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Dino-Era Bird Flew With Four Wings, Study Says

James Owen
for National Geographic News
September 28, 2006
 
Four wings were better than two for the earliest birds, which became airborne by spreading both their feathered arms and legs, a new study says.

The research suggests that the ancestors of modern-day birds first took to the skies by gliding down from trees.

This study is based on well-known fossils from Germany of Archaeopteryx, the most primitive known bird (related news: "Dinosaur-Era Bird Could Fly, Brain Study Says" [August 2004]).

The fossils were re-examined by paleontologist Nick Longrich from the University of Calgary in Canada, who found that the flying dinosaur's leg feathers have an aerodynamic structure and likely acted as lift-generating "winglets."

Longrich said that his research "puts forward some of the strongest evidence yet that birds descended from arboreal parachuters and gliders, similar to modern flying squirrels."

The study supports the "tree down" theory for the origins of avian flight.

This theory suggests that the immediate ancestors of birds were tree-dwelling dinosaurs that developed the ability to glide and paved the way for self-propelled flight.

The competing "ground up" hypothesis argues that species of terrestrial dinosaurs gave rise to birds by running at high speeds and evolving rudimentary wings that lifted them off the ground.

Stripped Fossil

Fossils of the dino-era bird Archaeopteryx, which lived some 150 million years ago, were first discovered in 1861. Eight further specimens were subsequently unearthed.

While researchers at the time noted feathers on the creature's hind limbs, these were generally thought to be used for insulation or display, not for flying.

Longrich examined the structure and function of Archaeopteryx's hind-limb plumage using the fossil record, including the so-called Berlin specimen.

Found in 1877 and now on display at the Museum of Natural History in Berlin, the fossil bird had unusually long feathers around its legs.

Some researchers broke ranks more than a century ago to suggest that Archaeopteryx's leg feathers did play a role in flight.

But, Longrich says, the issue was later forgotten when much of the hind limb plumage of the Berlin specimen was destroyed.

"The specimen was prepared sometime in the late 19th or early 20th century," the paleontologist said. "Most of the hind limb feathers were removed from the right leg to expose the bones of the legs and pelvis."

All that remains of those feathers are photographs, a cast, and a counter slab of limestone bearing an imprint of the feathers.

"What remains of the plumage on the main slab is not nearly as impressive," Longrich added.

Still, closer analysis of the fossil revealed to Longrich that the feathers have features needed for flying, such as curved shafts and asymmetrical vanes, which would have acted as airfoils to help generate lift.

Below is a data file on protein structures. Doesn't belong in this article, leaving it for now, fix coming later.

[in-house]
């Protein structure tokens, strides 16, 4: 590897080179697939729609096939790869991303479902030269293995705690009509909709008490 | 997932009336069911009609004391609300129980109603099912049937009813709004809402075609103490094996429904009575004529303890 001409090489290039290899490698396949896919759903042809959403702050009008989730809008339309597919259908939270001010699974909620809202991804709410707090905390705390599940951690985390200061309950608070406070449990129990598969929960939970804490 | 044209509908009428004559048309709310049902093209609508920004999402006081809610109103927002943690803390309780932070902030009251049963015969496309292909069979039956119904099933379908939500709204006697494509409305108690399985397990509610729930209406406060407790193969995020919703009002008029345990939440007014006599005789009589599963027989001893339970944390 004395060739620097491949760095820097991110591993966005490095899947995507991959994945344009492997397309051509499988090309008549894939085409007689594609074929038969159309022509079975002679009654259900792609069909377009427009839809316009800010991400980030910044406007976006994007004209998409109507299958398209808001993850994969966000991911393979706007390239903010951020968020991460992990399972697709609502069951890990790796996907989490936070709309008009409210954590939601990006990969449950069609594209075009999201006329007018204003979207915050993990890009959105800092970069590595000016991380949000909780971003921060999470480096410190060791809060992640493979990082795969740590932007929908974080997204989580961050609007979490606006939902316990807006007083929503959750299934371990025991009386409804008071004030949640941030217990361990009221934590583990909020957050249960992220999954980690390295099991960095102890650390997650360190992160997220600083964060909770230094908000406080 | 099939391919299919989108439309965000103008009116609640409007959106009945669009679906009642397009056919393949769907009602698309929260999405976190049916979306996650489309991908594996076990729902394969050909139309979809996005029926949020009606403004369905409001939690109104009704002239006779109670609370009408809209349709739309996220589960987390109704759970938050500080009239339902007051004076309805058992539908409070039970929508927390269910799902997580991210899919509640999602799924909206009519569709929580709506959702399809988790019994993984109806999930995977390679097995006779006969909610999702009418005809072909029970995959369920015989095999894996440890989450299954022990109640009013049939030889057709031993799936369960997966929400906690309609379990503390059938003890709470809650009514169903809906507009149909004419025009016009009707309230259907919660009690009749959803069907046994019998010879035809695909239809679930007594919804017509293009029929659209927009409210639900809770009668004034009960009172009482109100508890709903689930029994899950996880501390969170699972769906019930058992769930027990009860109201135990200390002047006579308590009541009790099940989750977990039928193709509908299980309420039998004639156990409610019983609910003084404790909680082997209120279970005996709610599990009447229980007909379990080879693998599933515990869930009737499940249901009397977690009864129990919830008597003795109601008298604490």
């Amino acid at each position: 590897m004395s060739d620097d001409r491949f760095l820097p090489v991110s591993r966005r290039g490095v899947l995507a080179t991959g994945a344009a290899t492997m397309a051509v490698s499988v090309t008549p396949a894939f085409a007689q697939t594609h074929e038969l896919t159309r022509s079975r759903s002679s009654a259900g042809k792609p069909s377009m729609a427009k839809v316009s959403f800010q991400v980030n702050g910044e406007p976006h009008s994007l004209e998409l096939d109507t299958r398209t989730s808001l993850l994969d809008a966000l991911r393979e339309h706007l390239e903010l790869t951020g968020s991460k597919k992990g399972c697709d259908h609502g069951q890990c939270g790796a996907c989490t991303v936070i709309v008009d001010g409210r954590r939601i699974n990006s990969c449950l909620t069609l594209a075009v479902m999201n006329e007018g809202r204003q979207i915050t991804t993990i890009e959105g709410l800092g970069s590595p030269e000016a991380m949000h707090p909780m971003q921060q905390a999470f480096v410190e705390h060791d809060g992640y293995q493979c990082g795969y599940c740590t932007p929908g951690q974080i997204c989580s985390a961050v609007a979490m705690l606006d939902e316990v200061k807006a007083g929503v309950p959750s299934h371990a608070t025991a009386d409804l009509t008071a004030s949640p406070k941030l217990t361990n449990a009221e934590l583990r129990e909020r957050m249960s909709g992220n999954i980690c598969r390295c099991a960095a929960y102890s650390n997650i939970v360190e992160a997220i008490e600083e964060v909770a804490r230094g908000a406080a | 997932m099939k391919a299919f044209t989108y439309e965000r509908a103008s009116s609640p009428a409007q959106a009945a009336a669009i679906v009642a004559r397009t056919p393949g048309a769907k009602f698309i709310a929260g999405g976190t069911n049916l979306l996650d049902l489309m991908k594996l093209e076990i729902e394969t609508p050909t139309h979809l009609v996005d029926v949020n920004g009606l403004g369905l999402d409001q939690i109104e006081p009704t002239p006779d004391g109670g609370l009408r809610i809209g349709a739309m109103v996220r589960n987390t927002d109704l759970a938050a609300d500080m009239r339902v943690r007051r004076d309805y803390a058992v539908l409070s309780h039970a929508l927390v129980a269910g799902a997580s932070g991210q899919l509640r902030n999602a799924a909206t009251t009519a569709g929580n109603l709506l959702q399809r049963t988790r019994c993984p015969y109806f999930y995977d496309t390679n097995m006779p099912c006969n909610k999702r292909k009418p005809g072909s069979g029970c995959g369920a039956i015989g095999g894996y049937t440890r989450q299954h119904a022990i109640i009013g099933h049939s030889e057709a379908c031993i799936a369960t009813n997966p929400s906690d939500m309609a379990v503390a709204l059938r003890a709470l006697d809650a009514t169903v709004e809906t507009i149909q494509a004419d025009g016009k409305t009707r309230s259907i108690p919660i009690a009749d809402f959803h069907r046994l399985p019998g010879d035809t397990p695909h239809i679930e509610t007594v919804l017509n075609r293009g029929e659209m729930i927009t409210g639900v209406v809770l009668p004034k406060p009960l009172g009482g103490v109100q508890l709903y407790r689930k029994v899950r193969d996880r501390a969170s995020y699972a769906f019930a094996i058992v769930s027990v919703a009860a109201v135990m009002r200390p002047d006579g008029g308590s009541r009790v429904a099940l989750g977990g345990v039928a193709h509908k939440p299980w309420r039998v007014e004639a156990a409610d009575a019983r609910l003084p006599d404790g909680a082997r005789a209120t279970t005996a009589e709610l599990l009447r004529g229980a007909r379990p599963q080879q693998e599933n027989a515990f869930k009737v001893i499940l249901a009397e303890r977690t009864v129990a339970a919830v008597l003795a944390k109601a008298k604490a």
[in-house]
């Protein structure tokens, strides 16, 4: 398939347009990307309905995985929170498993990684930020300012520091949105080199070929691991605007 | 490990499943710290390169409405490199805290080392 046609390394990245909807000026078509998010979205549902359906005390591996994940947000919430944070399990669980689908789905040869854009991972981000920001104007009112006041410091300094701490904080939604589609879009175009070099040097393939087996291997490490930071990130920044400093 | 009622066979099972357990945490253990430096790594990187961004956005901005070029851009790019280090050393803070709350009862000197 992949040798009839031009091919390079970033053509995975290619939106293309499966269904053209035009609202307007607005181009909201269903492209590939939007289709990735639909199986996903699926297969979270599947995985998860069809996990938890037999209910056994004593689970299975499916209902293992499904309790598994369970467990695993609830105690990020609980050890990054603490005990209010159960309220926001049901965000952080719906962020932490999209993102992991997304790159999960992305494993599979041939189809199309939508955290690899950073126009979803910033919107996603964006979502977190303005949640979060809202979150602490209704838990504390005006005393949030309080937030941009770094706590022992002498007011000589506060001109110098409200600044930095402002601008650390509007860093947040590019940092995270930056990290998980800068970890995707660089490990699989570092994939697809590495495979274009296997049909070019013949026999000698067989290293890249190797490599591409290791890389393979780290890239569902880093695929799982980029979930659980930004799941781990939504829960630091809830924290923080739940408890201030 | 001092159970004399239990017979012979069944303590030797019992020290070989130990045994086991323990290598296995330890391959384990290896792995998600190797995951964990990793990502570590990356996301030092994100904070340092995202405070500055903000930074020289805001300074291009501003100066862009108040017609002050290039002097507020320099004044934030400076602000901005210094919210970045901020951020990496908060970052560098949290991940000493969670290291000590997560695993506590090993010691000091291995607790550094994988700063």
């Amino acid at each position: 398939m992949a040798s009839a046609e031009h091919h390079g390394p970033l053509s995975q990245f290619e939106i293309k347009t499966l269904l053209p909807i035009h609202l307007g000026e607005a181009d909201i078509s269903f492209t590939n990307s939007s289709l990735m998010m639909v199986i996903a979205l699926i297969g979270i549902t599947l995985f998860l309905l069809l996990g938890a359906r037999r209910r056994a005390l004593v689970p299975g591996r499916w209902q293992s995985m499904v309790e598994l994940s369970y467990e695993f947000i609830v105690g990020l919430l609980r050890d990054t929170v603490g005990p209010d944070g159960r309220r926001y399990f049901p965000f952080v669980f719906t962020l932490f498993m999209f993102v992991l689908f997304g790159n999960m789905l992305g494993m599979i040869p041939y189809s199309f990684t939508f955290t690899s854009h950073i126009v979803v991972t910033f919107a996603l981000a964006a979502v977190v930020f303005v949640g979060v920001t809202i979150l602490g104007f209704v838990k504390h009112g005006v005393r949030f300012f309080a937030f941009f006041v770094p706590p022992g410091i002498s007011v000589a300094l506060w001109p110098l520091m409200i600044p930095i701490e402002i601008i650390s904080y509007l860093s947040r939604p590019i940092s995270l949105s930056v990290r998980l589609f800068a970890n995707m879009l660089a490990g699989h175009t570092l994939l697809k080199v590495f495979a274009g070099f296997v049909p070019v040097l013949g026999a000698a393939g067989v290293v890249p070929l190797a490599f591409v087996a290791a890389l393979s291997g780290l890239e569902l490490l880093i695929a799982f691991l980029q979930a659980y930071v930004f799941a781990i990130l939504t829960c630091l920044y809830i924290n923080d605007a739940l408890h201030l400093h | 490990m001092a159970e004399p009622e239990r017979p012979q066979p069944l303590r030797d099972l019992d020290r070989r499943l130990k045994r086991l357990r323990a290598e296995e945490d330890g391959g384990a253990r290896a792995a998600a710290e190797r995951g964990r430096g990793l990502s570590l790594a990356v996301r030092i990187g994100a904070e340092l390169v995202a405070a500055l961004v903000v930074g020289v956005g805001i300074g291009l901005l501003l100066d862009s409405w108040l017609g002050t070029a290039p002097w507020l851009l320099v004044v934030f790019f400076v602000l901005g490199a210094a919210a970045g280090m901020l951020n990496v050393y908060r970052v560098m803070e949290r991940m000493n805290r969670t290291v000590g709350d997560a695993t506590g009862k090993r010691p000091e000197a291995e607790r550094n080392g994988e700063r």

Writing in the current issue of the journal Paleobiology, Longrich notes that several living species use their hind legs as airfoils to glide from trees, including types of lizards and frogs.

The use of all four limbs while airborne is likewise seen in tree-dwelling animals such as flying squirrels (wallpaper: flying squirrel).

Setting the Stage

But, the researcher said, the main reason Archaeopteryx was initially overlooked as a four-winged bird was because the idea seemed "just too improbable, too foreign."

"Everybody knows that birds don't have four wings, so we overlooked them even when they were right under our noses," he said.

That changed when several fossils of a new four-winged dinosaur were discovered in China in 2002, prompting researchers to reassess Archaeopteryx's leg feathers.

Chinese fossil experts suggested that the species, Microraptor gui, used its plumed limbs and a long, feather-fringed tail to glide between trees (read "Four-Winged Dinosaurs Found in China, Experts Announce" [January 2003]).

"I never would have considered the idea of four-winged birds," Longrich added.

"But after the Chinese four-winged dinosaurs shattered my preconceptions, I was willing to say, Why the heck not?"

Archaeopteryx may mark a transitional evolutionary stage between Microraptor-like dinosaurs and modern birds, Longrich says.

"The other possibility is that Archaeopteryx represents the ancestral condition," he added, with one branch of the family tree leading to advanced birds with reduced hind wings.

"The other branch—Microraptor and allies—went off in the other direction and evolved even larger hind wings."

The new study apparently undermines the "ground up" theory to explain the origins of bird flight.

"'Ground up' seems to be more popular these days," Longrich said. "I think the reasoning goes that birds descend from dinosaurs, dinosaurs were terrestrial, so birds must descend from terrestrial animals.

"However, a lot of people feel that an arboreal origin makes a lot more sense, and not all paleontologists are so quick to rule out the idea that birds could come from arboreal dinosaurs."

Joel Cracraft, curator of birds at the American Museum of Natural History in New York, said Longrich's research "will be studied and talked about in all discussions dealing with the evolution of avian flight."

He said the study "nails" the idea that Archaeopteryx had an airfoil on its hind limbs and agrees that it suggests the primitive bird was a good glider.

But, Cracraft added, "whether [the study] also nails the 'tree down' hypothesis is another matter, mainly because the dichotomy between 'tree down' and 'ground up' is too simplistic for my mind."

"Clearly components of flight evolved in [running] dinosaurs," he added. "Our knowledge should increase as more fossils are studied."

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